Three weeks ago, on the Third Sunday in Lent, as part of our prayers of confession, we tore strips of fabric from a large piece of cloth. The tearing helped us visualize how our sinful actions fracture and fray the wholeness of life. “We confess our surrender to fear,” we prayed. “We confess our prejudice and contempt toward others. We confess our impatience with ourselves and with one another. We confess our lack of faith in your mercy,” we prayed, naming the brokenness within and between us, a brokenness we both suffer and cause.
Today we have spread palm branches up and down the center aisle of the sanctuary, turning it into the highway of the Lord, stretching from the gates of the city to the royal banquet hall where the nations of the world gather for the feast of peace. Today we welcome the Lord Jesus into the city, singing with joyful exuberance, “Hosanna to the Son of David! Blessed is the one who comes in the name of the Lord!” We sing, because we do want him here, we do want him to rule and to make all things right and whole and beautiful. But look how poor he is: he doesn’t even own a donkey; he had to borrow one for the parade. What kind of king comes to town on a rental?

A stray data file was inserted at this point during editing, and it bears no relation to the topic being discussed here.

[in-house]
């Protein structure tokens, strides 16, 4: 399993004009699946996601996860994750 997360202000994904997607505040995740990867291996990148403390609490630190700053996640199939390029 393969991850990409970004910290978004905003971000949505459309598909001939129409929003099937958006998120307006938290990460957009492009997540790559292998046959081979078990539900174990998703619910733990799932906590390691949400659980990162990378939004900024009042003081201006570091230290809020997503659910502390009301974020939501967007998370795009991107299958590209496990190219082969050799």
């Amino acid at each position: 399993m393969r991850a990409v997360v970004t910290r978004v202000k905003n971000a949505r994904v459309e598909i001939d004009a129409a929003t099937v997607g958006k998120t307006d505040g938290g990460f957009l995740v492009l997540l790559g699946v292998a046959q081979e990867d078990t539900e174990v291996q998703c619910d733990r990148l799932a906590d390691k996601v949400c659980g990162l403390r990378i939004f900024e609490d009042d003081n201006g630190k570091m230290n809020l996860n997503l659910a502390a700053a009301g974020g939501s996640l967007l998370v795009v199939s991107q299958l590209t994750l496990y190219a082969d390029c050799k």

Matthew quotes from the prophet Zechariah to describe the scene, “Lo, your king comes to you; triumphant and victorious is he, humble and riding on a donkey, on a colt, the foal of a donkey.” But Matthew doesn’t quote the whole verse; he drops “triumphant and victorious” so all that remains is, “Look, your king is coming to you, humble, and mounted on a donkey.” In the sermon on the mount, the same word, here translated “humble,” is translated “meek”: Blessed are the meek, for they will inherit the earth. The meek, in the company of their humble king, will inherit the earth. Our own visions of a world made right often have more in common with imperial dreams of world domination than with the peculiar way of Christ. We get power wrong. We see the donkey, but in our imagination we still envision the strong man in shining armor, riding high on a white stallion, who comes to save us. We see Jesus, but we still dream of a superhero. And so we watch the parade, hoping that this humble savior will transfigure and convert our dreams. We call this week ‘holy’ because we enter the mystery of God’s power revealed in the life and death of Jesus.